Big data represents an actual field of study both for the agenda of researchers and practitioners. Although it is a common trend for all industries, big data assumes a critical relevance in the information intensive ones, such as tourism (Law et al., 2014; Vargo et al., 2009) where it is assumed as pillar of the smart growth and competitiveness of tourism destinations and companies in the global market (Alcántara-Pilar et al., 2017; Gretzel, Sigala et al., 2015; Fuchs et al., 2014; Jackson, 2016). Big data has the potential for changing the global travel and tourism industries and create significant opportunity for incumbents as well as new entrants. Information Technology (IT) innovations have allowed the growth of multiple online marketplaces, hospitality and accommodation sharing services as Airbnb, TripAdvisor, Online Travel Agencies as Booking.com, and Uber. All these companies get valuable information on big data for managing the interaction with customers by providing the best service to customers in the right time at the right place.
It is in this venue, that the recent debate on smart tourism has attempted to demonstrate the several areas of implications and challenges that big data can offer to the competitiveness of tourism destinations and companies (Jackson, 2016). Characterized by advanced services, high degree of innovation and the presence of open, integrated and shared processes for enhancing the quality of life for both residents and tourists (Presenza et al., 2014), the notion of a smart tourist destination is the result of the interconnection of tourism destinations with multiple stakeholders’ communities through dynamic platforms and knowledge intensive flows of communication and enhanced decision support systems (Buhalis and Amaranggana, 2015; Jovicic, 2017).
Due at the large diffusion of social networks and digital applications, tourism is more and more configurable as an experience (Aarikka-Steroos and Jaakkala, 2012; Lu et al., 2015) resulting from collaboration, co-creation and digitalization (Neuhofer et al., 2013). During their journeys and in their decision-making and communication processes tourists contribute to the creation of a massive flow of data generated by sensors, micro-devices and cameras distributed on the urban and extra-urban areas of interest for tourists. All these data are a promising basis for making smart destinations as well as for enhancing the satisfaction of tourists through a personalized offering of products and services. However, in tourism destinations, these data typically remain unused.
Despite the actuality of the term and its large recurrence in the work of scholars and practitioners, smart tourism remains an ill-defined concept and a field of investigation that calls for closer examination and theorization (Gretzel, Sigala et al., 2015) from a wide range of disciplines and research approaches. Thus, we encourage papers that examine novel phenomena, employ original methodologies, and offer interesting theoretical and empirical contributions to this research theme.
Topics of interest include but are not limited to the following:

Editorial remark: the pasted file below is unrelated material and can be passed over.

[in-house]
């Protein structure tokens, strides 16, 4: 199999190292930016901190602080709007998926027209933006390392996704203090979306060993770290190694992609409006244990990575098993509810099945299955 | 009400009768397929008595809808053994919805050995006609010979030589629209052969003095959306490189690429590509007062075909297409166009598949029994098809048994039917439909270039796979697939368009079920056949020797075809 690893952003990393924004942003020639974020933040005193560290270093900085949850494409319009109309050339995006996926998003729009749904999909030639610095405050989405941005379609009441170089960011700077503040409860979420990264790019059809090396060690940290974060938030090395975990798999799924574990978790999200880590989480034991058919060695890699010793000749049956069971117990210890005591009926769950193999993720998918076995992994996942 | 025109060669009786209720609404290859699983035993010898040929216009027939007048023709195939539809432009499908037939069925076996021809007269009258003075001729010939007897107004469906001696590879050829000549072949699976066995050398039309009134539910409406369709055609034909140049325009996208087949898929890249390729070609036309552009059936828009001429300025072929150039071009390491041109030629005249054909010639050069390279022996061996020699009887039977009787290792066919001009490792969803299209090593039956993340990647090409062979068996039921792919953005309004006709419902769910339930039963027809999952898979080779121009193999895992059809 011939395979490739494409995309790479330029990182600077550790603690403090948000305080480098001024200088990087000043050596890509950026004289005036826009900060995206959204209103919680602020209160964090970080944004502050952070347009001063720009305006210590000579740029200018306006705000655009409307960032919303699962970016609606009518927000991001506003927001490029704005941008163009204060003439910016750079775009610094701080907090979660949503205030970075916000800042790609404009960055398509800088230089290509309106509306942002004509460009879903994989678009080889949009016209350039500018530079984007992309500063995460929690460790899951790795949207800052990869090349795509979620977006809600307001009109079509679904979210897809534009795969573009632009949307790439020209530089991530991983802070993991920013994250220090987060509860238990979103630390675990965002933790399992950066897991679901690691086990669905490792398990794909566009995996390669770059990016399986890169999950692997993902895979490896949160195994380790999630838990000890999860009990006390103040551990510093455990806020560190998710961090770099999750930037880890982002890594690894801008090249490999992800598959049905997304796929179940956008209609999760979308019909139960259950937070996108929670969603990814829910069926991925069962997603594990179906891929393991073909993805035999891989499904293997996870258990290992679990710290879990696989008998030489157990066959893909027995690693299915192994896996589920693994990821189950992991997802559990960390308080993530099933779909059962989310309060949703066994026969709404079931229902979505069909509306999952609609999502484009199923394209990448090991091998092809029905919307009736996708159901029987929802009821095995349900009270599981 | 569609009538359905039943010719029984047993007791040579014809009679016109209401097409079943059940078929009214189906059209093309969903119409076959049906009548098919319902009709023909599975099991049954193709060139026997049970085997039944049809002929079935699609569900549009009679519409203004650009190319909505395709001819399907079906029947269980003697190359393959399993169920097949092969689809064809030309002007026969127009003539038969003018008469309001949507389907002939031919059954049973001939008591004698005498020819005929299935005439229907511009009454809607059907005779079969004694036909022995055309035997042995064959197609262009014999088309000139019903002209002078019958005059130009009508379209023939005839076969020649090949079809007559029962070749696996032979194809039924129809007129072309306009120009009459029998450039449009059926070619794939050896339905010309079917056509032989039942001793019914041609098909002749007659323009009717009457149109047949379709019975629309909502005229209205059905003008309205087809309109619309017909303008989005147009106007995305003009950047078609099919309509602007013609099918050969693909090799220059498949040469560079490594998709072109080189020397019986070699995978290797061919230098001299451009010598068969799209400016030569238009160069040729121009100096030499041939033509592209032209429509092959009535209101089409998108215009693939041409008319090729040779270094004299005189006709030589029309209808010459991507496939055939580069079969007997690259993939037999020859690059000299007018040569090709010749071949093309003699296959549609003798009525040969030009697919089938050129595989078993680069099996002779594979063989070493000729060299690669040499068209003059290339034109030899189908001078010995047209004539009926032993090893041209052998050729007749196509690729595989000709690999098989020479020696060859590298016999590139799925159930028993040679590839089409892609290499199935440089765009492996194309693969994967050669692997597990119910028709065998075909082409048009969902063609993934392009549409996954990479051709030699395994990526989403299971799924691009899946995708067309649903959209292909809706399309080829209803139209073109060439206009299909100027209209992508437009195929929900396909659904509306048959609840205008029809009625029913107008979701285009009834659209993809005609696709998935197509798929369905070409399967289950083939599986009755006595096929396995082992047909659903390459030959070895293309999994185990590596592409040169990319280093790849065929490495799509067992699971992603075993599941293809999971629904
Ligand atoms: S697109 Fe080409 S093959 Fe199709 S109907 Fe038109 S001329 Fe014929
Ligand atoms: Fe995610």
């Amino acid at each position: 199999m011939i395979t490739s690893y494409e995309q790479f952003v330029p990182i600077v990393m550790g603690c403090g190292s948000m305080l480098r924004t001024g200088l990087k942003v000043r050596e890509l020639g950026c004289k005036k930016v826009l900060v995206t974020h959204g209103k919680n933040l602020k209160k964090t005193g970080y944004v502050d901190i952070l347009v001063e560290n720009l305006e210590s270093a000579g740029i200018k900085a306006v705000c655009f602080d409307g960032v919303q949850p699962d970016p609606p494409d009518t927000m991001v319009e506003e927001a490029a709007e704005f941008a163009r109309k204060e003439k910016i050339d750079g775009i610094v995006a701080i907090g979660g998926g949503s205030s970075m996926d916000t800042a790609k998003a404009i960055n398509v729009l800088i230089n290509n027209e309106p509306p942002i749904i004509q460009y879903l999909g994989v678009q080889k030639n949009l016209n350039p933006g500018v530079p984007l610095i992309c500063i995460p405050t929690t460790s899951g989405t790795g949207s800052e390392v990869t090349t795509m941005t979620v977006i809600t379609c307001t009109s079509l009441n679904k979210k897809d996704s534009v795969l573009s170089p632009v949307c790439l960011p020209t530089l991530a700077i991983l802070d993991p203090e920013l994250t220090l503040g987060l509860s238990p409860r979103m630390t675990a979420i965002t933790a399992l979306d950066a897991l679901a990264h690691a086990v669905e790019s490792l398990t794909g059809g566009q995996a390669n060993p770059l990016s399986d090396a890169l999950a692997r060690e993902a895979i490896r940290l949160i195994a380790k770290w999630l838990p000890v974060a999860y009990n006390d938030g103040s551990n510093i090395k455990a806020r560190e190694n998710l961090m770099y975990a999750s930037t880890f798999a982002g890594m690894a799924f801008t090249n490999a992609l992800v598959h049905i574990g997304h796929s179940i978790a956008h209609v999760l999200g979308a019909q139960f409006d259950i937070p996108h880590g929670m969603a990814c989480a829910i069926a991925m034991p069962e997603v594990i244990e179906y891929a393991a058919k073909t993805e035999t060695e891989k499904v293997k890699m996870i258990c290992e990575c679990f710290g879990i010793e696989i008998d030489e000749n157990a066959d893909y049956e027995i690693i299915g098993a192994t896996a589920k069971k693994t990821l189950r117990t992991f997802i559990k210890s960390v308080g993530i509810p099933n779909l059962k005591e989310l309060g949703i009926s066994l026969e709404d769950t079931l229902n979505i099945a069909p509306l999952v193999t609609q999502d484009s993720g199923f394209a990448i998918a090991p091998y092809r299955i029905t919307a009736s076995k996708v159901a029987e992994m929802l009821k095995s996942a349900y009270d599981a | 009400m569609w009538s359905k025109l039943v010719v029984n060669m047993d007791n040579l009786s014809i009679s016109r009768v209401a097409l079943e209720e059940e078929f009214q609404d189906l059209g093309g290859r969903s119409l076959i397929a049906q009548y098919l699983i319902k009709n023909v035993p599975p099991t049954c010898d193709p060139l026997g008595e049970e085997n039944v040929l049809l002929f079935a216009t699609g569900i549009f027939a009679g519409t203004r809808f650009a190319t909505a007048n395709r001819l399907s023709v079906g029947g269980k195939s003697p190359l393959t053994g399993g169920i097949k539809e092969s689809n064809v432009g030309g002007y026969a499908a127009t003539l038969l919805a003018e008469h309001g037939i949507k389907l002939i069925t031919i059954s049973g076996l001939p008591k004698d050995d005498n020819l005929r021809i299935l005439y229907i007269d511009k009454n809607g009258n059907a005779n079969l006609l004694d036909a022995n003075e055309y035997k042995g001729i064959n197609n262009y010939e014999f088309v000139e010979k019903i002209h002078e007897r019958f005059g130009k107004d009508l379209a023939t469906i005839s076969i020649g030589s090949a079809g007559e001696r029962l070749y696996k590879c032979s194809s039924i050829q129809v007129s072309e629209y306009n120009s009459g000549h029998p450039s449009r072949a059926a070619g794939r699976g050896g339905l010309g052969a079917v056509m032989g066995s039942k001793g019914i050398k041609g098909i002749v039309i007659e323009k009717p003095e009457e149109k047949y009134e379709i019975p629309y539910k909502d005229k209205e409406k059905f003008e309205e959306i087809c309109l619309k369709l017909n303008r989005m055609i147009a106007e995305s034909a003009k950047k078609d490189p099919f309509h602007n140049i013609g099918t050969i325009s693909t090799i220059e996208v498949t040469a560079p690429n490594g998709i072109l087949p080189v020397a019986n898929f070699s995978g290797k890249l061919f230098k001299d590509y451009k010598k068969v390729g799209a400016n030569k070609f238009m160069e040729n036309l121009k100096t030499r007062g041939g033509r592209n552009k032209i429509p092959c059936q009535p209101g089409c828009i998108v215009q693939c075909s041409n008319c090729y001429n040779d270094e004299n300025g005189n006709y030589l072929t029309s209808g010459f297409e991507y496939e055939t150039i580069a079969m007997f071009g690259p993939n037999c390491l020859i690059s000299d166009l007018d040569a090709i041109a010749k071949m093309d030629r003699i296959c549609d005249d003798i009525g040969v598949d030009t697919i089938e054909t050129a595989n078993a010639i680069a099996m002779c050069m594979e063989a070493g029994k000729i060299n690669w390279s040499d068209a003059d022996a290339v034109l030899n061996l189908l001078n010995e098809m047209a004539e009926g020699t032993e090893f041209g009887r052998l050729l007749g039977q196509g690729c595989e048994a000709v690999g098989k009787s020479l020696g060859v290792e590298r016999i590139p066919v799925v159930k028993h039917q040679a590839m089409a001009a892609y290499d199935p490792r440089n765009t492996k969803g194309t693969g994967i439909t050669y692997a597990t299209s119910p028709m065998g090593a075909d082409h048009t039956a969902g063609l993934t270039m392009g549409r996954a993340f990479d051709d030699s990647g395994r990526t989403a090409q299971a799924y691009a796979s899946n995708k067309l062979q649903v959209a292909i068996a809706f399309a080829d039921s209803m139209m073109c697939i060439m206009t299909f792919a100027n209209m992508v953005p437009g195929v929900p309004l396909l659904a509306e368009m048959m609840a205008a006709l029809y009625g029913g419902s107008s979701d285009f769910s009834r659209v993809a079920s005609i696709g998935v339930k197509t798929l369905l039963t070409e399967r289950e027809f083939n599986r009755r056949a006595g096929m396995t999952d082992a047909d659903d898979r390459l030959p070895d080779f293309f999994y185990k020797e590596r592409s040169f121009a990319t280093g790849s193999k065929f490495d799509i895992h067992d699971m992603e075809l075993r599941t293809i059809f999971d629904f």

- Data-driven decision-making in tourism management
- Challenges and opportunities from big data exploitation
- Smart technologies for the tourism sector
- Digital local experiences and destination competitiveness
- Big data and knowledge management in tourism
- Big data and business model innovation for tourism
- Big data and technology-driven entrepreneurship in tourism
- Big data analytics for extracting value in tourism
- Big data impacts on services co-creation tourism services and products
- Big data for improving the quality of destination services
- Computer-enabled sentimental analysis or content analysis approaches for smart tourism
- Evaluation of guest satisfaction using big data analytics
- Issues of privacy and security in the management of tourist big data
Alcántara-Pilar, J. M., del Barrio-García, S., Crespo-Almendros, E., & Porcu, L. (2017). Toward an understanding of online information processing in e-tourism: does national culture matter?. Journal of Travel & Tourism Marketing, http://dx.doi.org/10.1080/10548408.2017.1326363.
Buhalis, D., & Amaranggana, A. (2015). Smart tourism destinations enhancing tourism experience through personalisation of services. In Information and Communication Technologies in Tourism 2015 (pp. 377-389). Springer, Cham.
Fuchs, M., Höpken, W., & Lexhagen, M. (2014). Big data analytics for knowledge generation in tourism destinations–A case from Sweden. Journal of Destination Marketing & Management, 3(4), 198-209.
Gretzel, U., Sigala, M., Xiang, Z., & Koo, C. (2015). Smart tourism: foundations and developments. Electronic Markets, 25(3), 179-188.
Jackson, S. (2016). Prediction, explanation and big(ger) data: a middle way to measuring and modelling the perceived success of a volunteer tourism sustainability campaign based on ‘nudging’. Current Issues in Tourism, 19, 643-658.
Jovicic, D.Z., (2017). From the traditional understanding of tourism destination to the smart tourism destination. Current Issues in Tourism, http://dx.doi.org/10.1080/13683500.2017.1313203.
Law, R., Buhalis, D., & Cobanoglu, C. (2014). Progress on information and communication technologies in hospitality and tourism. International Journal of Contemporary Hospitality Management, 26(5), 727-750.
Lu, J., Mao, Z., Wang, M., & Hu, L., (2015). Goodbye maps, hello apps? Exploring the influential determinants of travel app adoption. Current Issues in Tourism, 18, 1059-1079.
Presenza, A., Micera, R., Splendiani, S., & Del Chiappa, G. (2014). Stakeholder e-involvement and participatory tourism planning: analysis of an Italian case study. International Journal of Knowledge-Based Development, 5(3), 311-328.
Vargo, S. L., & Akaka, M. A. (2009). Service-dominant logic as a foundation for service science: clarifications. Service Science, 1(1), 32-41.
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